So, you may be asking "What's the big deal with HTML5?" For one, the language aims to expand the language's scope, and what developers can do, without introducing numerous plug-ins like Flash, Silverlight and Java. This means you won't have to install (and update) numerous plug-ins. Additionally, many mobile devices feature support, allowing faster web browsing on HTML5-supported sites.
The new standard means current developers will need to get up-to-date on the new features quickly, but also opens to the doors for budding web developers and designers to jump onboard and get a head start in learning the new technology. O'Reilly Media has both sides covered with Head First HTML5 .
I've been a fan of concept behind O'Reilly's Head First series for a while now, though previous attempts to use the books have usually turned out unsuccessful, leading me to believe the concept was neat, but didn't work. HTML5 Programming changed that perception entirely; leading me to think previous attempts were due to my brain not being wired to handle other subject matter (C#, mainly) as efficiently.
Rather than tossing out a numerous step-by-step examples and hoping you understand the subject by the end of the book, the Head First series focuses on making sure you "get it" and making sure you understand what's happening. Each chapter includes a short task built around one or two concepts meant to show a certain aspect, like the Canvas or Video tag, or Web Storage API's. Each is introduced with some background information as well as in-book exercises meant to get you writing and coding quickly. In order to keep your interest, the book also includes lots of offbeat pictures and notes scatted throughout the chapter. Though goofy, the extras are meant to keep your brain engaged, allowing your brain to latch on to information quicker and, even more important, retain it better.
I'm still very much a novice when it comes to web developer, but was able to make it through the first few chapters without much trouble. Once I got deeper into the book, however, I decided to switch over to O'Reilly's Head First HTML with CSS & XHTML for a refresher course. With that knowledge firmly in my head, I was able to get through the rest of the book without much outside research. By the time I got to the new tags, I started figuring out steps well before they were introduced in the book. I don't recommend jumping ahead in any chapters - even if you already know it - but it is the best testament possible for the book's methods. They work.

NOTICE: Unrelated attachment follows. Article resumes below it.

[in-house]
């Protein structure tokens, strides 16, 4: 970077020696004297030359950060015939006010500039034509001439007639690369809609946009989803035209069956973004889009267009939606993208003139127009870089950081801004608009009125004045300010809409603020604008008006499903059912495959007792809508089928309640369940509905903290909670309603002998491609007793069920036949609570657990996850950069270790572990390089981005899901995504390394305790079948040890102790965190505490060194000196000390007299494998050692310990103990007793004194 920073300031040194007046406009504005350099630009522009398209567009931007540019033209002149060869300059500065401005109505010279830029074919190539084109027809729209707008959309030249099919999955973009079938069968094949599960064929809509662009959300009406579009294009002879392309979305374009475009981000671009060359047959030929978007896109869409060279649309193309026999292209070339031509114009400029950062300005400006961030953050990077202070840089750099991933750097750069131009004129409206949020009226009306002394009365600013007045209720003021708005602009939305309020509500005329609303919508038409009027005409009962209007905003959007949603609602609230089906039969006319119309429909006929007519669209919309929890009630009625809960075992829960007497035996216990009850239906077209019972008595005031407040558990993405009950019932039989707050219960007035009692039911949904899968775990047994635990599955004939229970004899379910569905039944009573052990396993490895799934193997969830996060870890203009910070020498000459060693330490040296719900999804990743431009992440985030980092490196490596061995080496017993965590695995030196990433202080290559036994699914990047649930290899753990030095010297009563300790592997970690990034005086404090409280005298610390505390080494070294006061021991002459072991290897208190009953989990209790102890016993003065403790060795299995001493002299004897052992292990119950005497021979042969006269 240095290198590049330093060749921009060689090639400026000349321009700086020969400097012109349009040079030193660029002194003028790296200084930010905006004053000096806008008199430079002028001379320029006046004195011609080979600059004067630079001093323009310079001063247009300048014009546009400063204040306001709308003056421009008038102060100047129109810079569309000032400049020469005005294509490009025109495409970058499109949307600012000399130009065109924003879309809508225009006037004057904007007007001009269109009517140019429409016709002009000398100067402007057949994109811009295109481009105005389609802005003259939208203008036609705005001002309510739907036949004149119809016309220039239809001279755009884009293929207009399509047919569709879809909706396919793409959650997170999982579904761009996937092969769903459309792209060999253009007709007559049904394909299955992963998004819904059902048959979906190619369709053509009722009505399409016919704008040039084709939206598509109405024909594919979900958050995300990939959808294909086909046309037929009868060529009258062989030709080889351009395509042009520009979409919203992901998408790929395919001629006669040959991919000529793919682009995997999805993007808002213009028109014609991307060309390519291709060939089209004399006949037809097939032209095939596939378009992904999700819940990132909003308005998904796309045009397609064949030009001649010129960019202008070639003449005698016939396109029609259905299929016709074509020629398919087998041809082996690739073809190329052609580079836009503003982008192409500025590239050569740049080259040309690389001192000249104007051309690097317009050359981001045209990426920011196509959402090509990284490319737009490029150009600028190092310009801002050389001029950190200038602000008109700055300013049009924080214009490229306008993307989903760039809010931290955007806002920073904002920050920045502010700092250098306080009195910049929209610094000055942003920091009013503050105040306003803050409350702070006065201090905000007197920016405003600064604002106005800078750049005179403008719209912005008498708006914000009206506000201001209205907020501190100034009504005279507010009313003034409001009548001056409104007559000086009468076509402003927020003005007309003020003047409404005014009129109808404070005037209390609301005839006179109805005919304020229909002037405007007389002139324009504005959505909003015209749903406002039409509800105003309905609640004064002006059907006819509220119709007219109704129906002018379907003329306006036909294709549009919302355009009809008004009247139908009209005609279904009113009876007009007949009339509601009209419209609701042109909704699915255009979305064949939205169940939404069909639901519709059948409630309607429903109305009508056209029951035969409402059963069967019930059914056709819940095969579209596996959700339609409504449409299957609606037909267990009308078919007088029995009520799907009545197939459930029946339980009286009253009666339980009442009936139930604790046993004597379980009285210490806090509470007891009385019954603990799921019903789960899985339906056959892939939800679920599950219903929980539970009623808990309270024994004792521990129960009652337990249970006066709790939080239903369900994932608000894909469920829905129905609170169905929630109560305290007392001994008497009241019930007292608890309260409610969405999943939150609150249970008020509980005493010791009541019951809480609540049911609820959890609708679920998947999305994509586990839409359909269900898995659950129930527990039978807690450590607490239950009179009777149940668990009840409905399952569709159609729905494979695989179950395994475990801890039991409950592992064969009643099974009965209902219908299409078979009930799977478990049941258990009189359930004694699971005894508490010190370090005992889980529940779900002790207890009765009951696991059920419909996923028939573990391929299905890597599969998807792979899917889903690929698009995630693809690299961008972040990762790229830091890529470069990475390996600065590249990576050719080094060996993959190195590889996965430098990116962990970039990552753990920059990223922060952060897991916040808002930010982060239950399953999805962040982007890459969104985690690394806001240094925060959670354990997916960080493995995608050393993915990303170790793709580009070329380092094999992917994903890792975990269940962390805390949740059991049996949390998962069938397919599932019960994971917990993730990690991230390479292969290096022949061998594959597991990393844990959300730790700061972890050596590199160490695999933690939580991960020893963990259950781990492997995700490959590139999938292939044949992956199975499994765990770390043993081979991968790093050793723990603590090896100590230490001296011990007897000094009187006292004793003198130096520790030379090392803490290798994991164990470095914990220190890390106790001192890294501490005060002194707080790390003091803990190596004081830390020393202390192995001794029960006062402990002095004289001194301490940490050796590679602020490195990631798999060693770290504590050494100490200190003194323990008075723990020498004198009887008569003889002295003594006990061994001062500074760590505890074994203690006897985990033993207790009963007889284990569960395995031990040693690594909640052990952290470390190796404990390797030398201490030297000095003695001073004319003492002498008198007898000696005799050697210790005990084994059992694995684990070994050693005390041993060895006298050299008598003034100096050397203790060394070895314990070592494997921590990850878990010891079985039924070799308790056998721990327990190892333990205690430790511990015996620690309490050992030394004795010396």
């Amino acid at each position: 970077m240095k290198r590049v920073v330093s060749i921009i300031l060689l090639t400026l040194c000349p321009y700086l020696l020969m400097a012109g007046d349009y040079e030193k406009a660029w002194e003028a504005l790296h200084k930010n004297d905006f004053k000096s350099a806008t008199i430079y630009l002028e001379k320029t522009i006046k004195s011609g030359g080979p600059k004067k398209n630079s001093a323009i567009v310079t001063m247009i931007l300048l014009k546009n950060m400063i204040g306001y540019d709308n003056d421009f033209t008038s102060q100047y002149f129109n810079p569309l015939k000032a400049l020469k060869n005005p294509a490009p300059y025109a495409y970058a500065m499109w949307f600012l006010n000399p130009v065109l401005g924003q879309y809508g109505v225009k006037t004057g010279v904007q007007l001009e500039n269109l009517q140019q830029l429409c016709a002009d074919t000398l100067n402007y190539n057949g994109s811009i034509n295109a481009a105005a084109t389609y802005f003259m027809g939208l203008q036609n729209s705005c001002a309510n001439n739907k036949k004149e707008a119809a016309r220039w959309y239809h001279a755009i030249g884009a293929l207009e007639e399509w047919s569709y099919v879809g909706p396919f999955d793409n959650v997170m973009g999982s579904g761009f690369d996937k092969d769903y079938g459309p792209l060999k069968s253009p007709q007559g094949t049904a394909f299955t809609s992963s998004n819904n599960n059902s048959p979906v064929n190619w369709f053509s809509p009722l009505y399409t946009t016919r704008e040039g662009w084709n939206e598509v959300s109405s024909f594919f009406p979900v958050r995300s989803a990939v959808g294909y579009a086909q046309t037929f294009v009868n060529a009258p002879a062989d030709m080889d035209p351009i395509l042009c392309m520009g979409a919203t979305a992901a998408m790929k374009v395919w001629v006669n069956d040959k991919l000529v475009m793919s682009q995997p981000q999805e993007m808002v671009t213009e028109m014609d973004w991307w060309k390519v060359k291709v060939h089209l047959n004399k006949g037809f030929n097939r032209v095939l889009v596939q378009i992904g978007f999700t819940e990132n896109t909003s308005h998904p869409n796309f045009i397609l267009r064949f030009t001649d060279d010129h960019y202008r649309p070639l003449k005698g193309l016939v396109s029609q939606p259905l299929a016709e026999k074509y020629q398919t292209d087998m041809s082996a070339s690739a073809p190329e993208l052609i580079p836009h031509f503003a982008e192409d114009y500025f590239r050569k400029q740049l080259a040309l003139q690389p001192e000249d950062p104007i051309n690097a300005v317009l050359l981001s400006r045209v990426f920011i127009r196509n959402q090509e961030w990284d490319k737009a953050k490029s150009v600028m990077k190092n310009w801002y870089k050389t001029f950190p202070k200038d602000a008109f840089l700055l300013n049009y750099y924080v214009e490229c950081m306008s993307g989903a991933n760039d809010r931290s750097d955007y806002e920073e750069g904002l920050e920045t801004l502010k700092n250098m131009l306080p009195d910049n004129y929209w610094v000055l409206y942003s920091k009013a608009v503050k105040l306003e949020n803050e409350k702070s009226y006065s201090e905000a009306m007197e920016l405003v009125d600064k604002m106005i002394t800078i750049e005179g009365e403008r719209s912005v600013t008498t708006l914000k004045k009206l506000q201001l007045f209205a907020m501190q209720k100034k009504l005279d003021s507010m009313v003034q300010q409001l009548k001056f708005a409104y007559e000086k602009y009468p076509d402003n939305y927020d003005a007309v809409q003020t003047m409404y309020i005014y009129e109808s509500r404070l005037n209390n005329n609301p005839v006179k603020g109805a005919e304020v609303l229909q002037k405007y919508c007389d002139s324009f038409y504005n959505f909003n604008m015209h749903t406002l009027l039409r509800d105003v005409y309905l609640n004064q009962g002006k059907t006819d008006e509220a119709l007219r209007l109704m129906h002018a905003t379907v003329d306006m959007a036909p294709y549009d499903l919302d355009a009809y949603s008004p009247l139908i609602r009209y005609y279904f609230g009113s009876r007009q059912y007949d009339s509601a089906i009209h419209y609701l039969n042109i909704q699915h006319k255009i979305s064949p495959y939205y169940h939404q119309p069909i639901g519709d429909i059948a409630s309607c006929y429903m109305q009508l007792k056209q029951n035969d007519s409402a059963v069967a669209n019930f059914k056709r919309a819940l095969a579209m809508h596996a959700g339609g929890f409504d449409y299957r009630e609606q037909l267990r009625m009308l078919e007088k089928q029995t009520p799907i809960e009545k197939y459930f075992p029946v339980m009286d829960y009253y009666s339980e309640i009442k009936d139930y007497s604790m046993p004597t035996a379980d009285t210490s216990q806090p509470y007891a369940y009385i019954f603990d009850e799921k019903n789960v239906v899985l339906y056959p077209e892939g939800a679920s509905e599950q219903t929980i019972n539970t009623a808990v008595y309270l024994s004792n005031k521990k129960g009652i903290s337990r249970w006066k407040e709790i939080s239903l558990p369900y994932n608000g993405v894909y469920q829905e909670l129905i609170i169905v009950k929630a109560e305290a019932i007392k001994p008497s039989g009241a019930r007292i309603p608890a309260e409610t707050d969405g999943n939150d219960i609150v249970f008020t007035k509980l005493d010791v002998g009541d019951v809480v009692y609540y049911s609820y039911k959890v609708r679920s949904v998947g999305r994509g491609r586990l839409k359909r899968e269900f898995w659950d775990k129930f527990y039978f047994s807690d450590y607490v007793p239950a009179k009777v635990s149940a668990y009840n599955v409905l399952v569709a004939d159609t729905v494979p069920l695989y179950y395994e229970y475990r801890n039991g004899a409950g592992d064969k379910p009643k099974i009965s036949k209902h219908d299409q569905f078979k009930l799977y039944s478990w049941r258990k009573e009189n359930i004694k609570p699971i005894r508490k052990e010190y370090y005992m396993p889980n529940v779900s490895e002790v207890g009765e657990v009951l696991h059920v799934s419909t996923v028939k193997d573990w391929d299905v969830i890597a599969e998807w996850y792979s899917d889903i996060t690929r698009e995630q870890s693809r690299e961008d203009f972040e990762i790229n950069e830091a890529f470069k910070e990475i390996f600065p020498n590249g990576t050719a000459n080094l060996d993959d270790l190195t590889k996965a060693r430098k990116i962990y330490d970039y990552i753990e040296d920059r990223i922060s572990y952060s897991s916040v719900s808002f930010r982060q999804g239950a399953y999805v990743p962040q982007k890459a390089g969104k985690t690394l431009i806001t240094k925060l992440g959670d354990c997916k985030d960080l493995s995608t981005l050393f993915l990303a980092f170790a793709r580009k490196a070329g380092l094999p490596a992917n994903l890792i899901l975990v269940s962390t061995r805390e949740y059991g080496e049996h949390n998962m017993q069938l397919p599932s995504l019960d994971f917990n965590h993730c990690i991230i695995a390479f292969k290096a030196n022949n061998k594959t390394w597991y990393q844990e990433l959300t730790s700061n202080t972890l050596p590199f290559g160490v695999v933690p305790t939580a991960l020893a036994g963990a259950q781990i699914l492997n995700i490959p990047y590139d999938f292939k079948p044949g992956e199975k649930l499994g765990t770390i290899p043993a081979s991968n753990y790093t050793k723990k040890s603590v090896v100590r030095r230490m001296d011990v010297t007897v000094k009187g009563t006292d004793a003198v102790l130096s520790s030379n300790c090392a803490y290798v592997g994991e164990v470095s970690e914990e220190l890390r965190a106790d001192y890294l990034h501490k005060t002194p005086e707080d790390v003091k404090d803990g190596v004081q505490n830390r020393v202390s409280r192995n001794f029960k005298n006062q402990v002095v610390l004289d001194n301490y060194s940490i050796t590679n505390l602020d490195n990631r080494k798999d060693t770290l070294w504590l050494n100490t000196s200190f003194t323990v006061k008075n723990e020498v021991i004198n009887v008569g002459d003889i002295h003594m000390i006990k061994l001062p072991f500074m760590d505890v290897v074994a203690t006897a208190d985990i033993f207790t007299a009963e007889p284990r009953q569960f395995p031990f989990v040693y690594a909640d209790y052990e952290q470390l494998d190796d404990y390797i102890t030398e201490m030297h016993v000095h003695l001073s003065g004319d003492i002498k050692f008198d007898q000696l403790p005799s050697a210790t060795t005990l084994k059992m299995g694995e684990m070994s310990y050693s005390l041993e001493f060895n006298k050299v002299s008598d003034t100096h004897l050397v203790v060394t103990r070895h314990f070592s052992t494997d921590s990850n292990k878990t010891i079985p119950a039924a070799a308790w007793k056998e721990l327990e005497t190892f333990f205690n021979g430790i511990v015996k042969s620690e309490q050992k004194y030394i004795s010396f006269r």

If you're looking for a desktop reference guide to HTML5, Head First HTML5 isn't for you. Although the book does a fantastic job of introducing some of the new elements, it doesn't drill down into any with extensive details. The focus is on getting you to understand what's happening and how to do the basics; you'll need to seek out broader details on your own. The book also stays away from a couple of the more transitory elements. HTML5 is far from locked-in, so some elements are still changing.
My experiences with other Head First books wasn't great, but I absolutely loved HTML5 Programming (and, HTML with CSS & XHTML). Each chapter was filled with little victories and I was surprised by how well I was able to retain the information after stepping away from the books. This is a great book and I can't recommend it enough.